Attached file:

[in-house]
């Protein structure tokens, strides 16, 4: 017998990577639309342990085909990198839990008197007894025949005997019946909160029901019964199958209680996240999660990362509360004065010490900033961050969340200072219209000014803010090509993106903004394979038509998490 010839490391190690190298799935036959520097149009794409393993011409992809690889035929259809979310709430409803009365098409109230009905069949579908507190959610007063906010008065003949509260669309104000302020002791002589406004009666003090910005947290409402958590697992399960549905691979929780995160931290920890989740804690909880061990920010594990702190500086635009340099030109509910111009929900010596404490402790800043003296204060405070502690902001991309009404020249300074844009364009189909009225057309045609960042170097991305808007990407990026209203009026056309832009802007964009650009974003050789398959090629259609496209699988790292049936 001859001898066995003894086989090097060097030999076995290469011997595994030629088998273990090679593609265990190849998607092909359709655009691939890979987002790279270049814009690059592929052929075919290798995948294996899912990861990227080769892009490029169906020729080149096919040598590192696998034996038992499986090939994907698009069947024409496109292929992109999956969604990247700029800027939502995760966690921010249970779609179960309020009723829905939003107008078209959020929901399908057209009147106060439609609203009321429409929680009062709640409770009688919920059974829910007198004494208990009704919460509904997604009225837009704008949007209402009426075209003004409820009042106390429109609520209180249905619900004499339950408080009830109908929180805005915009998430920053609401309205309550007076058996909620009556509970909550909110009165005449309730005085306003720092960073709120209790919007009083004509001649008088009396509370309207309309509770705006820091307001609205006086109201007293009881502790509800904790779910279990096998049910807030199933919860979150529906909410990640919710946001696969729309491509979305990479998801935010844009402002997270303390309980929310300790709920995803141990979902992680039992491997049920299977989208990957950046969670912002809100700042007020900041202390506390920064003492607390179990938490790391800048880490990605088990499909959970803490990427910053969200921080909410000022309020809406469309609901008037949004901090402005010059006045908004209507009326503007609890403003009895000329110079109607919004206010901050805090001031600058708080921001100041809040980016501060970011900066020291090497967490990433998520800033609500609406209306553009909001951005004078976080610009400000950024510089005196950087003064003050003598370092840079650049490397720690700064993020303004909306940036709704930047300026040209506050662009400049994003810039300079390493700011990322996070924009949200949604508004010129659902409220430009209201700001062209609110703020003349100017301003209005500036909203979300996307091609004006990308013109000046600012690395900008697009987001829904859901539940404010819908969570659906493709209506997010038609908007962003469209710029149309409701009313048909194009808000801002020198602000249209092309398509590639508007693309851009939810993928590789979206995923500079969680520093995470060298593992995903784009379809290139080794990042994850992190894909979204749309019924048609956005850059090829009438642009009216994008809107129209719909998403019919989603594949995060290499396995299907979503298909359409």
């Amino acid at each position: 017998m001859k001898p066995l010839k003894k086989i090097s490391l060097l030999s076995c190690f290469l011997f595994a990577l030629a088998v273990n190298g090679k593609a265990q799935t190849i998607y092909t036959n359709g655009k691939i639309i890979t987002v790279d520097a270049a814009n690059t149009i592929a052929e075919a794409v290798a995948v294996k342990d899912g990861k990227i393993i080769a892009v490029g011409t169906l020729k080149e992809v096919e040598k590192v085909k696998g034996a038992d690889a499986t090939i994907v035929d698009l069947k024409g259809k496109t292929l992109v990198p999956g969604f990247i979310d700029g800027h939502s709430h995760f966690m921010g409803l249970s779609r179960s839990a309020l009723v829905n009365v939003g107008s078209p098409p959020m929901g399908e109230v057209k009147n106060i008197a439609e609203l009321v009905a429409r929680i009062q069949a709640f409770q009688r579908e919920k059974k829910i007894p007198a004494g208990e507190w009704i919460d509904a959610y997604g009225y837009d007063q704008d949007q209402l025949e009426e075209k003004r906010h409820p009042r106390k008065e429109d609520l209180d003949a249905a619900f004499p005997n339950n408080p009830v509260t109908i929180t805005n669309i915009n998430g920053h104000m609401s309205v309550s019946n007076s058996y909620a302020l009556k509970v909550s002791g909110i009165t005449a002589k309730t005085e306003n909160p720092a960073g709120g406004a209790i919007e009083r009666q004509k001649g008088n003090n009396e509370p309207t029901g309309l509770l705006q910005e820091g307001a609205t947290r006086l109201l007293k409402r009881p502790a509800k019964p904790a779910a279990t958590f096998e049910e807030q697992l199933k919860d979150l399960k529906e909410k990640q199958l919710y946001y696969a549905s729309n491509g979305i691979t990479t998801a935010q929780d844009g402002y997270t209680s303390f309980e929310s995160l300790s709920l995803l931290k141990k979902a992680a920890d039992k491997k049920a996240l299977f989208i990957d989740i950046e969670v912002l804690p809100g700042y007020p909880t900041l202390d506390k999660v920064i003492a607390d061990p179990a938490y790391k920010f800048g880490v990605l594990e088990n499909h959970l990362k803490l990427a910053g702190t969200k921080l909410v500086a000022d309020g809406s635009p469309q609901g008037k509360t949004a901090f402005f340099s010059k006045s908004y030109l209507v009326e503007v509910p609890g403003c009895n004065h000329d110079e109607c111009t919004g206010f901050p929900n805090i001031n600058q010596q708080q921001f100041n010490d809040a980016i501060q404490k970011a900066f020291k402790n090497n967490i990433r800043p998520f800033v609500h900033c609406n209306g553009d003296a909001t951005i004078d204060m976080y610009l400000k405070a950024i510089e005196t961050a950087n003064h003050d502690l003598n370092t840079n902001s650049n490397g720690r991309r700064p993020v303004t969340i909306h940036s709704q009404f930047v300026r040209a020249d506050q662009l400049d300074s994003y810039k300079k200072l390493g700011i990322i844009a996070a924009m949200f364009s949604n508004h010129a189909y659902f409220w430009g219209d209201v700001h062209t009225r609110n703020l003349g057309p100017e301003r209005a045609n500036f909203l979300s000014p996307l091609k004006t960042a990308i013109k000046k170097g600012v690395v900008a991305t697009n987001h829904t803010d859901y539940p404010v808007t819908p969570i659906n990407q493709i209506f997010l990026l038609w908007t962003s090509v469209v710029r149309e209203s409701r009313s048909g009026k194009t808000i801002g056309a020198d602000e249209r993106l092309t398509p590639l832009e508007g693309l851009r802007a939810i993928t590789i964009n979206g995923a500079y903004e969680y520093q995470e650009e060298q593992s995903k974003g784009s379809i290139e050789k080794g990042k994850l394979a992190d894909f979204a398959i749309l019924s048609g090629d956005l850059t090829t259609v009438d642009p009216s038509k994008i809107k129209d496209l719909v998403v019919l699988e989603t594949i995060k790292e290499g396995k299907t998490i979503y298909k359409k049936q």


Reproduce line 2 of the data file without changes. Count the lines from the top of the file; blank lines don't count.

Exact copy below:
């Protein structure tokens, strides 16, 4: 017998990577639309342990085909990198839990008197007894025949005997019946909160029901019964199958209680996240999660990362509360004065010490900033961050969340200072219209000014803010090509993106903004394979038509998490 010839490391190690190298799935036959520097149009794409393993011409992809690889035929259809979310709430409803009365098409109230009905069949579908507190959610007063906010008065003949509260669309104000302020002791002589406004009666003090910005947290409402958590697992399960549905691979929780995160931290920890989740804690909880061990920010594990702190500086635009340099030109509910111009929900010596404490402790800043003296204060405070502690902001991309009404020249300074844009364009189909009225057309045609960042170097991305808007990407990026209203009026056309832009802007964009650009974003050789398959090629259609496209699988790292049936 001859001898066995003894086989090097060097030999076995290469011997595994030629088998273990090679593609265990190849998607092909359709655009691939890979987002790279270049814009690059592929052929075919290798995948294996899912990861990227080769892009490029169906020729080149096919040598590192696998034996038992499986090939994907698009069947024409496109292929992109999956969604990247700029800027939502995760966690921010249970779609179960309020009723829905939003107008078209959020929901399908057209009147106060439609609203009321429409929680009062709640409770009688919920059974829910007198004494208990009704919460509904997604009225837009704008949007209402009426075209003004409820009042106390429109609520209180249905619900004499339950408080009830109908929180805005915009998430920053609401309205309550007076058996909620009556509970909550909110009165005449309730005085306003720092960073709120209790919007009083004509001649008088009396509370309207309309509770705006820091307001609205006086109201007293009881502790509800904790779910279990096998049910807030199933919860979150529906909410990640919710946001696969729309491509979305990479998801935010844009402002997270303390309980929310300790709920995803141990979902992680039992491997049920299977989208990957950046969670912002809100700042007020900041202390506390920064003492607390179990938490790391800048880490990605088990499909959970803490990427910053969200921080909410000022309020809406469309609901008037949004901090402005010059006045908004209507009326503007609890403003009895000329110079109607919004206010901050805090001031600058708080921001100041809040980016501060970011900066020291090497967490990433998520800033609500609406209306553009909001951005004078976080610009400000950024510089005196950087003064003050003598370092840079650049490397720690700064993020303004909306940036709704930047300026040209506050662009400049994003810039300079390493700011990322996070924009949200949604508004010129659902409220430009209201700001062209609110703020003349100017301003209005500036909203979300996307091609004006990308013109000046600012690395900008697009987001829904859901539940404010819908969570659906493709209506997010038609908007962003469209710029149309409701009313048909194009808000801002020198602000249209092309398509590639508007693309851009939810993928590789979206995923500079969680520093995470060298593992995903784009379809290139080794990042994850992190894909979204749309019924048609956005850059090829009438642009009216994008809107129209719909998403019919989603594949995060290499396995299907979503298909359409």